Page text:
People and Politics: February 2010
Scandal goes on. The Bonusgate scandal in Pennsylvania has now snared 25 current and former House members and aides from both parties. The latest people charged were House Majority Whip and former House Speaker Bill DeWeese and former long-time Representative Stephen Stetler, who was Governor Ed Rendell’s state revenue secretary for the past three years. The two, along with Sharon Rodavich, DeWeese’s legislative aide, were charged in December and released on $50,000 bonds. The charges included one count of conflict of interest, four counts of theft, and one count of criminal conspiracy. They carry a sentence of up to 40 years in prison and $85,000 in fines. The charges were handed down by a grand jury in its probe of political fundraising inside the Capitol from 2001 to 2007. A former House employee, Kevin Sidella, testified before the grand jury that he had raised “millions of dollars” for DeWeese when he was a legislative employee.
Saying goodbye. Montana’s longest serving fiscal analyst retired in December after 24 years in the Legislature, 16 as head of the nonpartisan Legislative Fiscal Division. Clayton Schenck is trading in balance sheets for the hiking trails of Glacier National Park. A Vietnam veteran with a master’s degree in business administration, Schenck was respected for his “steady hand” and ability to point out the “larger perspective” of issues, according to House Appropriations Chairman Jon Sesso. “This has been, no question, a very challenging job and a high stress one,” said Schenck, “but I wouldn’t have traded it for anything. This has been an incredible honor and a privilege.”
Bad taste TV. A group of New Jersey lawmakers has demanded that MTV cancel the reality show “Jersey Shore,” which debuted in November. The New Jersey Italian American Legislative Caucus wrote to Viacom, MTV’s parent company, stating the show “promotes ethnic stereotypes of Italian Americans that are offensive and untrue.” The letter stated, “Rather than profit off ethnic stereotypes and derogatory myths about Italian Americans, MTV and its parent company, Viacom, should do the socially responsible thing and pull the plug on Jersey Shore. Not only is the program wildly offensive, but it diminishes the accomplishments and contributions of Italian Americans in New Jersey and across the nation.” The lawmakers have asked advertisers to boycott the show.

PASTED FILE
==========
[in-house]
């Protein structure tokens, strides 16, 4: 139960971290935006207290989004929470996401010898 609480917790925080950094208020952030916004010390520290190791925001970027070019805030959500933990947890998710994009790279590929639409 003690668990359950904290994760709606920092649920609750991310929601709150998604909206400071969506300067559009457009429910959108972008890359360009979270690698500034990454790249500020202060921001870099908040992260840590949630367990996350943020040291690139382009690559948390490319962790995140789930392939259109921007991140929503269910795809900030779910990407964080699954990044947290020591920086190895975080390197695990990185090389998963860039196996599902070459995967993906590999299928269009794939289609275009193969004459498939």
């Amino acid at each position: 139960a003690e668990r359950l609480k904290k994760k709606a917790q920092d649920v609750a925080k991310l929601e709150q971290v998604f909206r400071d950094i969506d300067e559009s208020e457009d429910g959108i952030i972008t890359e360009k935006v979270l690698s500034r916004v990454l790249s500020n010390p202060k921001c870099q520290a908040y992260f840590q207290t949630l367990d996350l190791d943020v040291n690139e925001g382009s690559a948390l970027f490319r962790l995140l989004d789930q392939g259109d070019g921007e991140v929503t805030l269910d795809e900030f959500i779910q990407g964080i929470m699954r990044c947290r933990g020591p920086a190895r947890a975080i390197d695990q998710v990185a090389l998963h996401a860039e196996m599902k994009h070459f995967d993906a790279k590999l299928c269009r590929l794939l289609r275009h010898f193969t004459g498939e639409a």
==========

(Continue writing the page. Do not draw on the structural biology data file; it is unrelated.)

A Tennessee original. John Wilder, an enduring and at times controversial legend in Tennessee politics, died at 88 Jan. 1. He was a towering political figure who served in the Senate for 44 years. He was elected speaker of the Senate in 1971. None of his 77 predecessors as speaker served longer than six years. Wilder smashed that record by holding the post for an astonishing 36 years, making him the longest serving presiding senate officer in modern U.S. history. Under Tennessee’s constitution, the speaker is also the lieutenant governor and first in line of succession. During his long career Wilder wanted to make a difference for the state and put the state ahead of the party. His legislative colleagues believed he did. Wilder, who retired in November 2008, died four days after suffering a massive stroke. Wilder was “a Tennessee institution, the very definition of a gentleman legislator,” said U.S. Senator Lamar Alexander, who was a Republican governor during part of Democrat Wilder’s tenure.
New leader in Georgia. Republican David Ralston is the new speaker of the Georgia House of Representatives. He replaces former Speaker Glenn Richardson who resigned the post in November amid a scandal that included an admission of a suicide attempt and accusations by his wife of an affair with a utility lobbyist while he was promoting legislation to benefit the company. Ralston bested Representatives Larry O’Neal and Bill Hembree in the race for speaker. “He’s absolutely the best choice Republicans could make to try to get themselves on the right track,” said former Democratic Representative Tom Bordeaux, who served with Ralston. Representative Jan Jones was selected become speaker pro tem by her GOP colleagues, making her the highest ranking woman in the history of the Georgia General Assembly.
Bipartisan first. Never before has it been more important for us to put partisanship aside and renew our commitment to putting the people first,” said New York Senate Democratic Conference Leader John Sampson when he appointed two Republicans to chair major Senate committees—a first in Senate history. Sampson appointed GOP members George Maziarz chairman of the Committee on Energy and Telecommunications, and Tom Morahan chairman of the Committee on Mental Health and Hygiene. “These are thoughtful and principled [people] … who can bridge the gap that crippled this body for too long.”
National role. President Obama has nominated Oregon Representative Sara Gelser for the National Council on Disability. The youngest woman in the Oregon Legislative Assembly, Gelser is assistant majority leader and chair of the House Education Committee. The council is an independent federal agency that makes recommendations to Congress and the president on issues affecting the 54 million Americans with disabilities.